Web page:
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TitleTheoretical investigation of erythrocytes optical trapping in ray optics approximation
AuthorTognato, Riccardo
AbstractThe thesis presents a theoretical investigation of the optical trapping of erythrocytes in the ray optics approximation. The thesis is divided in two parts: Part I provides an introduction on the general background on erythrocytes and the physics underlaying the work presented in the thesis; Part II presents the results obtained during my studies. In the first chapter of Part II, I introduce the ray-tracing scheme useful to perform the geometrical optics calculations for a healthy red blood cell that will be used extensively in the thesis. Therefore, I present a methodology for the identification of the equilibrium configuration of a red blood cell (RBC) for the simple case of a single-beam optical tweezers. Then, I proceed to investigate the equilibrium configuration of a RBC optically trapped with a double-, triple- and four-beam optical tweezers comparing my results with experiments. In the second chapter of Part II, I introduce a numerical scheme useful to simulate the Brownian dynamics of a non-spherical particle in a force-field (i.e. an optically trapped particle). This scheme is then applied to investigate the possibility to control the position and orientation of a healthy RBC with a reconfigurable triple-beam optical tweezers. In the third chapter of Part II, I investigate the possibility of optically confine and deliberately rotate a healthy RBC with a light-sheet optical tweezers (i.e. beam focused over a line instead of a point). In the fourth chapter of Part II, I present the research carried out in collaboration with Nano-Soft Lab at CNR in Messina, Italy. Here we couple the geometrical optics calculation with machine learning to improve the accuracy and the speed of geometrical optics calculations. Lastly, in the fifth chapter of Part II, I extend the work presented in the previous chapters to a pathological RBC conformation (i.e. sickle cell).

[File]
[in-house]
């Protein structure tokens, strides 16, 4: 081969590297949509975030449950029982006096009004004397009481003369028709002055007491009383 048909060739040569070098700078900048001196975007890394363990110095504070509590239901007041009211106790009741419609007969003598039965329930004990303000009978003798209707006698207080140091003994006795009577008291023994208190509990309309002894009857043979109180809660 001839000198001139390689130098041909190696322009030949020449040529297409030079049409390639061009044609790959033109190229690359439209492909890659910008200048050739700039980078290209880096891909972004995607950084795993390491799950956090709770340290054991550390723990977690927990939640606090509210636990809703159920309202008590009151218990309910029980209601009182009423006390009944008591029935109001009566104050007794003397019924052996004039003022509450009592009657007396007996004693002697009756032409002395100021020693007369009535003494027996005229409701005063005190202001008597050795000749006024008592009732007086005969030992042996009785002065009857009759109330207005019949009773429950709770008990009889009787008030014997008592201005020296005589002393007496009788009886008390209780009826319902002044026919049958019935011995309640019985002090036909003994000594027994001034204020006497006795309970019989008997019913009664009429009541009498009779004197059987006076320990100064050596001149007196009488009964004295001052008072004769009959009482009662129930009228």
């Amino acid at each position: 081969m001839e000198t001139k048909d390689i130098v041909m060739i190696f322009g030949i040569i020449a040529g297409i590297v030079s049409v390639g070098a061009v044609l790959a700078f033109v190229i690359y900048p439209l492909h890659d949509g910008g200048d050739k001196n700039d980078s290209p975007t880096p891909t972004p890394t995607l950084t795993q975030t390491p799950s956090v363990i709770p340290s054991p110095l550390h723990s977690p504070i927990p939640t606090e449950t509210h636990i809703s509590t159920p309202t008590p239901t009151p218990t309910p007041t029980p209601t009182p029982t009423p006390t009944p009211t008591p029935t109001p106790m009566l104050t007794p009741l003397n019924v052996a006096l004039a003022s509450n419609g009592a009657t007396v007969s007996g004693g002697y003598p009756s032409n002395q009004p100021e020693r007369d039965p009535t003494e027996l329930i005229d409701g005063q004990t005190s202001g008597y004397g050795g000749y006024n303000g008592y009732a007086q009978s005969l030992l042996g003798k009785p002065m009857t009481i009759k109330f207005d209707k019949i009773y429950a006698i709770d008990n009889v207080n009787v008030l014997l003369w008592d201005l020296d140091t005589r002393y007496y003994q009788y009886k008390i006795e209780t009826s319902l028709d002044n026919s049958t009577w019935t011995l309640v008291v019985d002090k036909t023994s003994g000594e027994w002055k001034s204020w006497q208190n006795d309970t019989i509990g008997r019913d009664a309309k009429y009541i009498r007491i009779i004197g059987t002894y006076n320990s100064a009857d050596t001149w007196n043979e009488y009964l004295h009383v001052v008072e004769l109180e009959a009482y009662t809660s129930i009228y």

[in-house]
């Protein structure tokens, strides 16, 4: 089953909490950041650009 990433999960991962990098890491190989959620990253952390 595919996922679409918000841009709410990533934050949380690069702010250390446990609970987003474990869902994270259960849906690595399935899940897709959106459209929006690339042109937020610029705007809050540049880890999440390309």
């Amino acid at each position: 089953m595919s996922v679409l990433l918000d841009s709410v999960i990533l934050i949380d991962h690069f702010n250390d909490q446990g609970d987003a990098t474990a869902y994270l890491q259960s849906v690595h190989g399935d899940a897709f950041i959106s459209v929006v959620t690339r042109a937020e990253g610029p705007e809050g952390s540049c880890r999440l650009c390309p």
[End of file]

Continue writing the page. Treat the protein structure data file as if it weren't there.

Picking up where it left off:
Date2022-05-28
TypeThesis; Doctoral
PublisherUCL (University College London)
Languageeng
Source Doctoral thesis, UCL (University College London).
Formattext
Identifier
Identifier
Rightsopen